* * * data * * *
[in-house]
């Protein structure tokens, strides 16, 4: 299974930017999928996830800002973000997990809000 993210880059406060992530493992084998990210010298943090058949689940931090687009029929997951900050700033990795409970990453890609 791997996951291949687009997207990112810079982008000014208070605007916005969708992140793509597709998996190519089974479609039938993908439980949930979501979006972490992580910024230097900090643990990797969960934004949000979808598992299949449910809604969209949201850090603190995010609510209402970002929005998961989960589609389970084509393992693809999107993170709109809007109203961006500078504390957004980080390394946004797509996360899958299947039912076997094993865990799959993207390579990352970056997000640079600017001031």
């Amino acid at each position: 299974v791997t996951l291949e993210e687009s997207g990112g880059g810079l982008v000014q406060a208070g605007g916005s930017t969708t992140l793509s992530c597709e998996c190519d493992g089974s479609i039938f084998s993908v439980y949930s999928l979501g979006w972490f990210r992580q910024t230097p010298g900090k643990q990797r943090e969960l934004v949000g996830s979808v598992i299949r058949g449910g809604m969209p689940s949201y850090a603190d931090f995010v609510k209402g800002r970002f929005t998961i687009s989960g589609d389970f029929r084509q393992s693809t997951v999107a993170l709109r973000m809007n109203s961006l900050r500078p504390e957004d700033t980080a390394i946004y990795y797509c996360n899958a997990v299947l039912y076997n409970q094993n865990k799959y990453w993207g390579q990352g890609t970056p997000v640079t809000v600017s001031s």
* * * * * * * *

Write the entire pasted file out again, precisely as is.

[in-house]
């Protein structure tokens, strides 16, 4: 299974930017999928996830800002973000997990809000 993210880059406060992530493992084998990210010298943090058949689940931090687009029929997951900050700033990795409970990453890609 791997996951291949687009997207990112810079982008000014208070605007916005969708992140793509597709998996190519089974479609039938993908439980949930979501979006972490992580910024230097900090643990990797969960934004949000979808598992299949449910809604969209949201850090603190995010609510209402970002929005998961989960589609389970084509393992693809999107993170709109809007109203961006500078504390957004980080390394946004797509996360899958299947039912076997094993865990799959993207390579990352970056997000640079600017001031």
């Amino acid at each position: 299974v791997t996951l291949e993210e687009s997207g990112g880059g810079l982008v000014q406060a208070g605007g916005s930017t969708t992140l793509s992530c597709e998996c190519d493992g089974s479609i039938f084998s993908v439980y949930s999928l979501g979006w972490f990210r992580q910024t230097p010298g900090k643990q990797r943090e969960l934004v949000g996830s979808v598992i299949r058949g449910g809604m969209p689940s949201y850090a603190d931090f995010v609510k209402g800002r970002f929005t998961i687009s989960g589609d389970f029929r084509q393992s693809t997951v999107a993170l709109r973000m809007n109203s961006l900050r500078p504390e957004d700033t980080a390394i946004y990795y797509c996360n899958a997990v299947l039912y076997n409970q094993n865990k799959y990453w993207g390579q990352g890609t970056p997000v640079t809000v600017s001031s």